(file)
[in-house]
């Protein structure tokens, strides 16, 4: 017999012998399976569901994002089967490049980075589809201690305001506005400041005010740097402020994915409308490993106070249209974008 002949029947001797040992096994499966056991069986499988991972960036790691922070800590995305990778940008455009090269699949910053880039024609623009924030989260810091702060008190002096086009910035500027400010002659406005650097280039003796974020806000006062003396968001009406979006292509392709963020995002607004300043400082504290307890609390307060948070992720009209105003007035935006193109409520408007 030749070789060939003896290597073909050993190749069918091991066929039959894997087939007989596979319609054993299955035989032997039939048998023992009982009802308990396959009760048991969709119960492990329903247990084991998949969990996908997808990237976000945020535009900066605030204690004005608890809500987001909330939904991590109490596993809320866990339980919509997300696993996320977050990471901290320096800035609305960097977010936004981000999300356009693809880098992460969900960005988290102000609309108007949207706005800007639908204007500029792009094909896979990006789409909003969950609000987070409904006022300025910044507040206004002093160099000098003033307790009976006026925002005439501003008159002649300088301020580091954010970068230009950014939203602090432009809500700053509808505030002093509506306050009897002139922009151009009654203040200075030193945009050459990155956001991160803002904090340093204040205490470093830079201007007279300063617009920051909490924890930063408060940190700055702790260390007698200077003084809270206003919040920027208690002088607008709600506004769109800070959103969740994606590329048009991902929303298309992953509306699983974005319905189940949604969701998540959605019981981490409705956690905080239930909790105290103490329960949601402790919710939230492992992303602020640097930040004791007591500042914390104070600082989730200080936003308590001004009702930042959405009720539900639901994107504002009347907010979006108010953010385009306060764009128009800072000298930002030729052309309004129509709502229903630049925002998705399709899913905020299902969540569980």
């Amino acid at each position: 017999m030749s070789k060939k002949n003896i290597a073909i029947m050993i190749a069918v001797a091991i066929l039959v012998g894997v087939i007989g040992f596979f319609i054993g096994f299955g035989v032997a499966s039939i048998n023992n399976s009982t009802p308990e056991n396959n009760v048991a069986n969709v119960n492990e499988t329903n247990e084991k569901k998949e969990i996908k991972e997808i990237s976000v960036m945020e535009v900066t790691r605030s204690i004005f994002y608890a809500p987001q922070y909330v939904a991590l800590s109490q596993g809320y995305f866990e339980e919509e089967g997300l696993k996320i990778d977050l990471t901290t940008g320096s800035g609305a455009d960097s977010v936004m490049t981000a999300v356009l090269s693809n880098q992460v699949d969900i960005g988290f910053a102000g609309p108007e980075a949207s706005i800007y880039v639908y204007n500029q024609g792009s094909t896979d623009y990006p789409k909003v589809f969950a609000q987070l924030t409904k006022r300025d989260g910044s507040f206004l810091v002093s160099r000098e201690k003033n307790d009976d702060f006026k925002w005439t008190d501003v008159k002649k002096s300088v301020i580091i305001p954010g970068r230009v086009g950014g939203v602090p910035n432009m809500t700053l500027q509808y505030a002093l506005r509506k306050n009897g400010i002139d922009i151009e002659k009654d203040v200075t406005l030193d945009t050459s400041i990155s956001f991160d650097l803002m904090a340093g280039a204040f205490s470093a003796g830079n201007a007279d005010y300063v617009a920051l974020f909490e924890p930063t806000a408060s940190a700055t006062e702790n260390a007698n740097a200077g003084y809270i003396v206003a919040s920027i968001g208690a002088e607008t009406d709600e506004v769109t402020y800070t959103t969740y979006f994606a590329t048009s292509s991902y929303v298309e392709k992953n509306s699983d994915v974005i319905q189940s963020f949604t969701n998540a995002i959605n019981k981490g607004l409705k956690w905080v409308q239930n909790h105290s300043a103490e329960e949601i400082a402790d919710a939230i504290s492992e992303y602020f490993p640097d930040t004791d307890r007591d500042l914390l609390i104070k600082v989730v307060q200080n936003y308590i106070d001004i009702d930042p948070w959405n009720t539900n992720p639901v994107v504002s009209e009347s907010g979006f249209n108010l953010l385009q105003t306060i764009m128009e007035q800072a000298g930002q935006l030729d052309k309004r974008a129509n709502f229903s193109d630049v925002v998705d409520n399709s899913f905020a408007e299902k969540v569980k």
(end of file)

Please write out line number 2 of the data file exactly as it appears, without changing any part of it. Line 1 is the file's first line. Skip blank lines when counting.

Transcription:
């Protein structure tokens, strides 16, 4: 017999012998399976569901994002089967490049980075589809201690305001506005400041005010740097402020994915409308490993106070249209974008 002949029947001797040992096994499966056991069986499988991972960036790691922070800590995305990778940008455009090269699949910053880039024609623009924030989260810091702060008190002096086009910035500027400010002659406005650097280039003796974020806000006062003396968001009406979006292509392709963020995002607004300043400082504290307890609390307060948070992720009209105003007035935006193109409520408007 030749070789060939003896290597073909050993190749069918091991066929039959894997087939007989596979319609054993299955035989032997039939048998023992009982009802308990396959009760048991969709119960492990329903247990084991998949969990996908997808990237976000945020535009900066605030204690004005608890809500987001909330939904991590109490596993809320866990339980919509997300696993996320977050990471901290320096800035609305960097977010936004981000999300356009693809880098992460969900960005988290102000609309108007949207706005800007639908204007500029792009094909896979990006789409909003969950609000987070409904006022300025910044507040206004002093160099000098003033307790009976006026925002005439501003008159002649300088301020580091954010970068230009950014939203602090432009809500700053509808505030002093509506306050009897002139922009151009009654203040200075030193945009050459990155956001991160803002904090340093204040205490470093830079201007007279300063617009920051909490924890930063408060940190700055702790260390007698200077003084809270206003919040920027208690002088607008709600506004769109800070959103969740994606590329048009991902929303298309992953509306699983974005319905189940949604969701998540959605019981981490409705956690905080239930909790105290103490329960949601402790919710939230492992992303602020640097930040004791007591500042914390104070600082989730200080936003308590001004009702930042959405009720539900639901994107504002009347907010979006108010953010385009306060764009128009800072000298930002030729052309309004129509709502229903630049925002998705399709899913905020299902969540569980």